“Is it true, is Max in a book?”
When I started blogging in late 2008, I will be honest, my baby’s privacy wasn’t top of my list of concerns.
It wasn’t on my list of concerns.
Not even sure I had a list of concerns.
It would have been a spreadsheet.
Indeed, when writing about my little treasure back then, my only privacy concerns were revealing too much about our location, our daily whereabouts or personal details that would allow easy impersonation at a bank or other financial institution.
My online paranoia of being stalked, burgled, my child stolen or having a huge loan taken out in my name, drowned out any other privacy issues.
I didn’t really consider how my child - my baby - may feel about me sharing details of their life, their upgrades, their challenges, their excrement, even.
Thing is the writing was really helping, helping me at least, in so many different ways.
I found it cathartic to write about my experiences. Writing stuff down would also force me to think about things from all perspectives, be instantly reflective, and ultimately, to make better decisions as a result.
It also generated some fantastic advice from other parents and bloggers, as well as friendships, at least one that will hopefully last a lifetime.
At times of loneliness and isolation it also made me feel connected to the world.
Then there were the opportunities it brought. The toys, books, gadgets, car loans, days out, holidays, and ultimately, the commissioning and publication of my book, Parenting with Balls.
“Yes, Max is in a book.”
I wasn’t easily sold on the idea of writing a book. My publisher was keen on me using the book as a vehicle to transforming myself into some sort of parenting expert, specialising in bereavement.
Publish books giving an added air of authority to someone hawking themselves for magazine or newspaper columns and even for spots on TV couches.
I’ve never really been comfortable or keen on that idea.
And one thing I’m aware of by knowing a few successful – and unsuccessful – parenting gurus is that at the very least you need to be committed and really want it.
And that’s before you even consider if I’d be any good at it, which I wouldn’t.
Anyway, I convinced the publisher to advance me enough to make it a barely financial worthwhile writing gig, and also set parameters for the book that I was happy with.
I went right back to the days immediately before being widowed, and the aftermath, as best as I could recall it.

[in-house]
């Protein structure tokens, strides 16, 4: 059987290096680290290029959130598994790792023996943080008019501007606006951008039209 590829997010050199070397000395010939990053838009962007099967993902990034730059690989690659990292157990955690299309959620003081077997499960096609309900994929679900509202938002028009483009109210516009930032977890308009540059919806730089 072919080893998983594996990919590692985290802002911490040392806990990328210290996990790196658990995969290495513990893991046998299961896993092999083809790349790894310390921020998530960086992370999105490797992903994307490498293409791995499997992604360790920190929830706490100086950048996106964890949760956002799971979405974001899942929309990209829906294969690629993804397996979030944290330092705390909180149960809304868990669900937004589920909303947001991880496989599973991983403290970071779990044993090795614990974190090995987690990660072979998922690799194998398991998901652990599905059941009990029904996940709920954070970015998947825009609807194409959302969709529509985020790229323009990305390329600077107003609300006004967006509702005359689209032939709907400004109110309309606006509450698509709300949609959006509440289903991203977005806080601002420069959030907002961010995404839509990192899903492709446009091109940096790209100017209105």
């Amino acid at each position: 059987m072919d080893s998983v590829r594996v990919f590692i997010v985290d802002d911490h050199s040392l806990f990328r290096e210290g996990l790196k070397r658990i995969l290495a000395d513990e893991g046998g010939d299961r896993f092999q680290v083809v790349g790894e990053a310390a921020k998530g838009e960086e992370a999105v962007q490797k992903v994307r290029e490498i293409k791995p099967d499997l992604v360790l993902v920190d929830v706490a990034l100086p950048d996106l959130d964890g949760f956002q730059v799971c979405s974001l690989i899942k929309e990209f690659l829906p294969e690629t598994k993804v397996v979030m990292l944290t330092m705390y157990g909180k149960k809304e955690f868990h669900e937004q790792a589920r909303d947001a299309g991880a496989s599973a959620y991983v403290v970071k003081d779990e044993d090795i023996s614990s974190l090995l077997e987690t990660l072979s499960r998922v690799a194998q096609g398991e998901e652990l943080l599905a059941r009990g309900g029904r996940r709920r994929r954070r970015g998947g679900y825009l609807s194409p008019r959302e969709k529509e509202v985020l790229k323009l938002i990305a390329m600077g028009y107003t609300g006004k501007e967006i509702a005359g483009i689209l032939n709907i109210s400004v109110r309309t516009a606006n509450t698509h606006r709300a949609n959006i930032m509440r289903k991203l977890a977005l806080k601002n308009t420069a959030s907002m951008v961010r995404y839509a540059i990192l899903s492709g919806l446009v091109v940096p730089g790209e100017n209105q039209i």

Despite blogging for years, this wasn’t something I’d tackled. I’d not found the motivation, or the courage, necessary.
Again I found it painful to revisit losing Max’s mom, but very soul rewarding, to go back in time, and put into words what happened, how I felt and dealt with the perceived chaos and being a dad often surrounded by mums.
Problem is, this book now exists, and folks read it.
I haven’t really picked up the book to read much since its publication; again fear beating courage on that score.
But some of Max’s peers clearly have, or at least their family have.
As I don’t have an eidetic memory, or the will to pick the book up, I’m not sure how much stuff, however intimate, should be of embarrassment to my boy.
And as well as that, I really should trawl this blog to delete any content that could perhaps cause humiliation if shared on a smart phone in the playground now.
“That’s not going on the Internet is it, Dad?”
Max does now ask if I’m going to share photos of him on Instagram or Twitter, and somewhat unconsciously I’ve taken to more often sharing pictures of my toddler nephew, who is obviously less aware of the public nature of picture sharing, instead of those of my son.
My child’s privacy is much more of a conscious concern, and of a very different nature to that I had back in 2008.
Should I stop blogging about my child?
I think it will just be a case of not sharing as much detail as I once did, and actually checking with my boy if I do, perhaps even sharing what I’m writing before hitting publish.
The internet has been very kind to me, and as a phenomena not renown for its generosity, bountiful anonymous love and support, I’m certainly lucky to have made it to this point with that statement still being true.
But I’m sure there are those that have suffered the exact opposite, and perhaps have children older than mine, that take them further down this road we’re on.
So, is this something you’ve also experienced? Good and bad?
And have you changed, or stopped, writing about your family as a result?